- The EU and the UK have reached an agreement in terms of the latter's exit from the bloc
- A "backstop" guarantee has been put in place on Ireland as the island will remain in EU's customs union
- The deal now awaits the signature of Davis and Barnier
- This will be a political commitment and not legally binding
- The UK will continue to follow the EU regulations until 2020-end
The European Union has agreed to the United Kingdom's Brexit transition deal, which will come into effect after the UK leaves the bloc in March 2019, reported the Wall Street Journal. However, Ireland remains a bone of contention in the deal and a "backstop" guarantee has been put in place.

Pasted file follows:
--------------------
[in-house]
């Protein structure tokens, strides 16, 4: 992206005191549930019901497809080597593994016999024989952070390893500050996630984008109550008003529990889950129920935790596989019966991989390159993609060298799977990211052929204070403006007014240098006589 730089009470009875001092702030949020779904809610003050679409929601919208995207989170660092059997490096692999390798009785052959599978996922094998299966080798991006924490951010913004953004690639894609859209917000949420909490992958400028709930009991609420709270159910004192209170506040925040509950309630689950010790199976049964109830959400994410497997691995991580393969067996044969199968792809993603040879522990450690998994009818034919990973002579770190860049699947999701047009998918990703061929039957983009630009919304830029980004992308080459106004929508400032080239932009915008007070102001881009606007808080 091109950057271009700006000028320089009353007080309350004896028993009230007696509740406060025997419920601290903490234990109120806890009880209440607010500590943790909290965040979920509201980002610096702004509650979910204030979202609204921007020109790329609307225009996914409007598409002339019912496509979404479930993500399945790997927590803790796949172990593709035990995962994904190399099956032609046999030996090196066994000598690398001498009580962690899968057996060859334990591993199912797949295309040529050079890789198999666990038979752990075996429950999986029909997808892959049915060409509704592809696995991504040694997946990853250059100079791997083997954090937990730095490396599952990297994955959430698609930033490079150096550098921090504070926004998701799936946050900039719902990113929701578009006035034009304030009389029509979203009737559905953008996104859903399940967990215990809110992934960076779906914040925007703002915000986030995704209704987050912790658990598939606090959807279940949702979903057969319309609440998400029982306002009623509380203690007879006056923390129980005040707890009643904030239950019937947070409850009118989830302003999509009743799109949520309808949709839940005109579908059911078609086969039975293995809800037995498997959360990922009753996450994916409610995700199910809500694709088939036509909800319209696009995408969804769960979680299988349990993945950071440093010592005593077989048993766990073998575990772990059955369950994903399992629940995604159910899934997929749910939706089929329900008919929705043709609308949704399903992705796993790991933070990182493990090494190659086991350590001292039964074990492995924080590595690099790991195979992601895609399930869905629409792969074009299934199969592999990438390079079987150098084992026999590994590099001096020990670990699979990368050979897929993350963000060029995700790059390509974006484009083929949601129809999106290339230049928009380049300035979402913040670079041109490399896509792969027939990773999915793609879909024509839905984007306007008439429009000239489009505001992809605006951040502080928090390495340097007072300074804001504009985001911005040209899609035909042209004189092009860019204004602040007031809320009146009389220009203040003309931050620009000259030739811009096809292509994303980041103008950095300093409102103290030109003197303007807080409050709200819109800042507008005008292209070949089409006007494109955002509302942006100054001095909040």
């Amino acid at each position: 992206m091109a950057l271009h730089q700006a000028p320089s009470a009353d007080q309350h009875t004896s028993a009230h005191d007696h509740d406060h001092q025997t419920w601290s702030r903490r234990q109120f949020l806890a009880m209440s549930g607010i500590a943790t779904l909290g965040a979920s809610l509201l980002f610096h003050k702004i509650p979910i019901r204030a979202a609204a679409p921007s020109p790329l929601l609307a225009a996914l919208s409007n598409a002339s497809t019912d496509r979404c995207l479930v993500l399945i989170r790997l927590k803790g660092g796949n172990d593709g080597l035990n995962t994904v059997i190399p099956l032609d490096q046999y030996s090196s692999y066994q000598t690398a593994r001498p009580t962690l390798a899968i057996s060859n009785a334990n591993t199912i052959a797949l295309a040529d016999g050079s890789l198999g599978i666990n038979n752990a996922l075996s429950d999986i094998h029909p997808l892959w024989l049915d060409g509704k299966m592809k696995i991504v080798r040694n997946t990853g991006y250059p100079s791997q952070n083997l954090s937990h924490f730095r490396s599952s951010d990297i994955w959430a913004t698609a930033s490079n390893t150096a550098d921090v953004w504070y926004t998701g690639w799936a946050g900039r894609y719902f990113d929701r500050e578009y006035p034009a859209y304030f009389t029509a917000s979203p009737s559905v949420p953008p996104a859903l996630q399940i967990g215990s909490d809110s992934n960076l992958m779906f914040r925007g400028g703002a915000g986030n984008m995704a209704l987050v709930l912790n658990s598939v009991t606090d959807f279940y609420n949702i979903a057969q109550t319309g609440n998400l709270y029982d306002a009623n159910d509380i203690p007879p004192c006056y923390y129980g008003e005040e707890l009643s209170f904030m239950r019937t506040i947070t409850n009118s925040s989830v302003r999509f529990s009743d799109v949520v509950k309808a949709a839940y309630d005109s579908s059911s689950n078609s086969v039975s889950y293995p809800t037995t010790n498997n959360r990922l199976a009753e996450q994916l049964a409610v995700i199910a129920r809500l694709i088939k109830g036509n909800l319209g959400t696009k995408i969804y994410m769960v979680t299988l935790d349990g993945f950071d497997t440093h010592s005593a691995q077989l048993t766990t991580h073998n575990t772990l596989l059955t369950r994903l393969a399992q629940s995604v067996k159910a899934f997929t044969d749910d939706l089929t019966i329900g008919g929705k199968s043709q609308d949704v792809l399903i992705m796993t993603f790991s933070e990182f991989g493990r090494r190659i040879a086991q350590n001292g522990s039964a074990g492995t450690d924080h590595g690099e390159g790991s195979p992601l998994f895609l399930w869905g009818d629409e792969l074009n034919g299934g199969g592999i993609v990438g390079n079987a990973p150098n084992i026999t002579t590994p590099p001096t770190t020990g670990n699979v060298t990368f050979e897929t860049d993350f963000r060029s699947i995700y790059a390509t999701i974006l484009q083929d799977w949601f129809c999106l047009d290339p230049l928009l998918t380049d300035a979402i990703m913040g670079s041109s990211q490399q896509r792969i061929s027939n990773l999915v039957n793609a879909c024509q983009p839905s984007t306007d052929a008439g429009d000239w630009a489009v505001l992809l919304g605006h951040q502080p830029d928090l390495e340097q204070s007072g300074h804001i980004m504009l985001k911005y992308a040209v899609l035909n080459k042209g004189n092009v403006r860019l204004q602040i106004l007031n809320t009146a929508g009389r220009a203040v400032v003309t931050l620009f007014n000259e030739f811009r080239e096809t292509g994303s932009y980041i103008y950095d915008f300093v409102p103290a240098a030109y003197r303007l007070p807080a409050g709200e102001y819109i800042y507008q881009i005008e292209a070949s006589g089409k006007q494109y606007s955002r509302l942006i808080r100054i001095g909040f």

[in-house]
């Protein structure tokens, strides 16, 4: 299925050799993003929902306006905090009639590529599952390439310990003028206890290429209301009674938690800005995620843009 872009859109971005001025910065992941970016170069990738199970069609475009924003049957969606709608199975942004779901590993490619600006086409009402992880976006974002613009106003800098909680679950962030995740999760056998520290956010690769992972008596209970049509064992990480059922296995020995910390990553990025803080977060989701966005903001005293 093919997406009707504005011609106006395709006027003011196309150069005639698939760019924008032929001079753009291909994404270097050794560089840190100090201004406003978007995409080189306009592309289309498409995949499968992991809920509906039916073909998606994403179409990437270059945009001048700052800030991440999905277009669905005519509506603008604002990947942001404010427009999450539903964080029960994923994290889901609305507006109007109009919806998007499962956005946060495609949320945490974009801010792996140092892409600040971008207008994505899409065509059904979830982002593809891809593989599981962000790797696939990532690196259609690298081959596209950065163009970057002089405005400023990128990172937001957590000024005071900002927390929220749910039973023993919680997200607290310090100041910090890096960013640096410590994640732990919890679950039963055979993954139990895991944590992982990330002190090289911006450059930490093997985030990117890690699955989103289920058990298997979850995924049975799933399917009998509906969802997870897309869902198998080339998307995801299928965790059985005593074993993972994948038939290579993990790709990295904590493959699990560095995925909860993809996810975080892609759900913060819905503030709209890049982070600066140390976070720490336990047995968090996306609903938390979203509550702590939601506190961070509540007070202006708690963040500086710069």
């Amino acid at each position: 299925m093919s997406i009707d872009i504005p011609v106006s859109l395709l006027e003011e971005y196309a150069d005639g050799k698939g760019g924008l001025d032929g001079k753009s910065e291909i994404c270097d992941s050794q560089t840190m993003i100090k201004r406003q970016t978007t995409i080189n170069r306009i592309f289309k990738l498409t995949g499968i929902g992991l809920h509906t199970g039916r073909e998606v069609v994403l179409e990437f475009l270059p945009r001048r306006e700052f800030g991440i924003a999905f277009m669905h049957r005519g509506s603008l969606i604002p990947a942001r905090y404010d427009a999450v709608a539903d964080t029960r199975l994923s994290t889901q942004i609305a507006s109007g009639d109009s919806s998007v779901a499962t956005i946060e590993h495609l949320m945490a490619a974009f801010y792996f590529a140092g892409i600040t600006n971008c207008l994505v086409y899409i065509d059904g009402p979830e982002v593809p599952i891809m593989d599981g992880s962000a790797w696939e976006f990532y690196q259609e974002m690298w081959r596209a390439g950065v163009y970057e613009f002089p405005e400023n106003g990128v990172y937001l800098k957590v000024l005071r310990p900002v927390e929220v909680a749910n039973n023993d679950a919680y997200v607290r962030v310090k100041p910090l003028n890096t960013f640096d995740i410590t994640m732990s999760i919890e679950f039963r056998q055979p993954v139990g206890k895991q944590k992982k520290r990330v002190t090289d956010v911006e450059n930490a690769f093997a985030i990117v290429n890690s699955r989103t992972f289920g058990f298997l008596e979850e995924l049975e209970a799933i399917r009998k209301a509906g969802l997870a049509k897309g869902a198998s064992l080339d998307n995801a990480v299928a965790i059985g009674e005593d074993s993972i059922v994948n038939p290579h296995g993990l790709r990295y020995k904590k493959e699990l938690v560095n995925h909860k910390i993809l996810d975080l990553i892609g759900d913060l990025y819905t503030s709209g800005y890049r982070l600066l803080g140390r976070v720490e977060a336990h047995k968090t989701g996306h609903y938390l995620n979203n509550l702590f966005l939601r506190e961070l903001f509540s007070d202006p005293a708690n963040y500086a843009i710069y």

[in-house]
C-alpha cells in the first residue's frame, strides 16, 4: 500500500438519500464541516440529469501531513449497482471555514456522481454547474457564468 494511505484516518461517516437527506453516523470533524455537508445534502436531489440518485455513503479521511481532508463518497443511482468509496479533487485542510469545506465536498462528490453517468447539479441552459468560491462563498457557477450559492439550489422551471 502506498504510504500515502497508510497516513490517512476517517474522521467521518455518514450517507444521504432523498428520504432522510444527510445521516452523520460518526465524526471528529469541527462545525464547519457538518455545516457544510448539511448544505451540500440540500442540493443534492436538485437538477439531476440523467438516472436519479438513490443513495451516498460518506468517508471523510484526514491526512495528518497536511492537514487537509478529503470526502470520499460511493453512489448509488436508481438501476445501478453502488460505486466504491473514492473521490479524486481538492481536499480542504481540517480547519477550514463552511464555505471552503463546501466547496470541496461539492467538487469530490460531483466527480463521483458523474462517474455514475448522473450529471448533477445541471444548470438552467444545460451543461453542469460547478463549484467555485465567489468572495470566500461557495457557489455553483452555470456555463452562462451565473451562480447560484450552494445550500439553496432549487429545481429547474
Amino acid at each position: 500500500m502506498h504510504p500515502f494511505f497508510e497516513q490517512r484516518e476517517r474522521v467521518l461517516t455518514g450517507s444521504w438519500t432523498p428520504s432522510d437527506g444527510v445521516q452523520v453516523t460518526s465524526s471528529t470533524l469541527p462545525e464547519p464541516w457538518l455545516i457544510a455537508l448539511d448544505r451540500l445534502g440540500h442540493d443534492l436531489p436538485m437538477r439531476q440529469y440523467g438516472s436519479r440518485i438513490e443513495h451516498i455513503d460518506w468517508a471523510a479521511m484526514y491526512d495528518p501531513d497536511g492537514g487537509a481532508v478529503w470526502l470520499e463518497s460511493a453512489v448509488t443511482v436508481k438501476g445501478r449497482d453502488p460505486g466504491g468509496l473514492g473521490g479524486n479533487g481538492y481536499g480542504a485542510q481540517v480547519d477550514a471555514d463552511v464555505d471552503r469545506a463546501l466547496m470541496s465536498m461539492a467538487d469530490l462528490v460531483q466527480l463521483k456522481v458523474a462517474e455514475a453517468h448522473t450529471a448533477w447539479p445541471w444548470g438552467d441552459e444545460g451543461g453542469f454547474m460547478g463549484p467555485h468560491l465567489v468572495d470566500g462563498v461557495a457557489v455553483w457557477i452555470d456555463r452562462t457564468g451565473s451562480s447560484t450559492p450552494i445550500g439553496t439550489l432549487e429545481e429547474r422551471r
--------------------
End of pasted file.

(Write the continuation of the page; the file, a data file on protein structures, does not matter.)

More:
The island is a part of the UK as well as the EU and the "backstop" will keep the island a part of the EU's customs union, unless another solution is found.
WSJ sources, familiar with the matter, said that even though a deal may have been reached Monday, March 19, in Brussels, Ireland still remains "an issue" as a border on the island may disturb a two-decade old peace accord.
The deal is now waiting to be signed by Brexit Secretary David Davis and chief EU negotiator Michel Barnier and the European Commission is likely to publish the agreement later Monday. This agreement will be a political commitment and not legally binding, according to Bloomberg. The final legal agreement will be signed early 2019.
Speaking of the agreement Barnier said that this was a big step from the UK and the EU's side, but "not the end of the road."
"We have reached an agreement on the transition period," Barnier told a press conference in Brussels, reported the BBC. "The transition will be of limited duration. The backstop will apply unless, or until, another solution is found."